According to a CDC report to the U.S. Congress, Traumatic Brain Injuries (TBI) remain a leading cause of death and disability. Each year, an estimated 1.5 million Americans sustain a brain injury, ranging from a mild concussion to a severe TBI. Approximately 50,000 of these injury victims die, and as many as 90,000 are left with significant disabilities or impairment. Car accidents are one of the leading causes of brain injuries, responsible for more than half of these injuries globally. This type of injury may result from blunt-force trauma to the head during the crash, or from the violent shaking a brain might experience in a crash, even if there is no impact to the head itself.
A brain injury causes temporary or permanent disruption to the brain’s function which impacts nearly all body systems.
Concussions From Car Accidents
Concussions are the most common form of traumatic brain injury, occurring in car accidents from direct outside impact or from a sudden jarring motion that causes the brain to bump against the bony interior of the skull. Most concussion victims experience loss of consciousness. Depending on the severity of the concussion, the symptoms can range from headache and dizziness to bleeding on the brain with more extended loss of consciousness and permanent damage to nerves and brain function.
Contusions in the Brain
A contusion is a bruise, which may not be significant on other parts of the body, but can cause severe trauma to highly delicate and critical brain tissue. Like all bruises, a brain contusion results from trauma to the brain that causes bleeding within the tissues. If the bruised portion of the brain is large, the symptoms become more severe, with violent headaches, nausea, vomiting, and dizziness. The most severe contusions may require surgery to remove pressure from swelling.
Diffuse Axonal Brain Injury
A violent crash can cause the brain to twist inside the head, tearing the delicate tissue of the brain away from the lining of the skull. This causes damage to the sensitive nerve tissue that could be permanent. While the brain may find ways to regenerate or transfer function to the undamaged portion of the brain, the more extensive the diffuse axonal brain injury, the longer it takes for recovery. Some victims of diffuse axonal injury may be left with significant impairment and in the worst cases may not survive the injury.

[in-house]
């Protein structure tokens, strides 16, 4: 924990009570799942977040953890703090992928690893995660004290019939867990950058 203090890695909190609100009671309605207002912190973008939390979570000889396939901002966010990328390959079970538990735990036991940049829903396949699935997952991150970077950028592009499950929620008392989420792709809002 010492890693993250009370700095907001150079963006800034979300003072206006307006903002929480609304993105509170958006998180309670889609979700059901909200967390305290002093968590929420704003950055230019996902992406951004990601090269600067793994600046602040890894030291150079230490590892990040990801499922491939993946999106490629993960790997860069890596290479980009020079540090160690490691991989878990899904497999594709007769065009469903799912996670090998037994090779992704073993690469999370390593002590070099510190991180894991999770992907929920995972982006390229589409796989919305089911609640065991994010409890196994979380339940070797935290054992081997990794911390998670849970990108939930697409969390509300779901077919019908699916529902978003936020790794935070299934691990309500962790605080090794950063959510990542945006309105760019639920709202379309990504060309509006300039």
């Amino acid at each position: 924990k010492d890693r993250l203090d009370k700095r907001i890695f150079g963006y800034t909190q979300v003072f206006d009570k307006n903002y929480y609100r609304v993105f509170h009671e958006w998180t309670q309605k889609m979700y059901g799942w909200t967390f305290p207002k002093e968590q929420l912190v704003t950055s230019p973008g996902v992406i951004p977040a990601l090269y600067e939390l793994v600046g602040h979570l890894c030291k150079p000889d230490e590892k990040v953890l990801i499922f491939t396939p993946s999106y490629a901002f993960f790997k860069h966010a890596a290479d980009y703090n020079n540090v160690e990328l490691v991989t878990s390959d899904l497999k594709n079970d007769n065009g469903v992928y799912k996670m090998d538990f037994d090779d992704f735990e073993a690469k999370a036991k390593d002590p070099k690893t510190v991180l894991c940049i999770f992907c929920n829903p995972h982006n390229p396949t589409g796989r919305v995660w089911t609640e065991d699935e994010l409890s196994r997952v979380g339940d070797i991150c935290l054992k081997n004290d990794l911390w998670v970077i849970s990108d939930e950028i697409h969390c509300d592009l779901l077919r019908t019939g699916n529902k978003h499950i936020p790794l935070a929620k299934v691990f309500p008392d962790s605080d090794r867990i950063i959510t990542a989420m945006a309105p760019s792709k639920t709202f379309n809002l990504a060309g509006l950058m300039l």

A Penetrating Brain Injury
Though penetrating brain injuries are more common from gunshot wounds and assaults, a penetrating injury may occur in a car accident when a projectile or part of the car penetrates the skull during the crash, resulting in an open wound, sometimes with fragments of bone and/or metal penetrating into the brain tissue and causing bleeding and damage.
Impacts of Brain Injuries From Car Accidents
Depending on the severity of the injury, traumatic brain injuries can cause short-term health problems or long-term problems as well as permanent disabilities, impairment, or death. A mild TBI like a mild concussion may cause the following symptoms:
- Sensitivity to noise and light
- Difficulty concentrating
- Memory problems
Most car accident victims with mild concussions may recover at home after a period of observation at a hospital or medical facility. Even mild concussions may have more significant impacts on the developing brains of children, affecting many aspects of development, particularly in cases of repeated concussions.
People with moderate to severe brain injuries may require ongoing treatment, therapies, and home health care in order to maximize their recovery.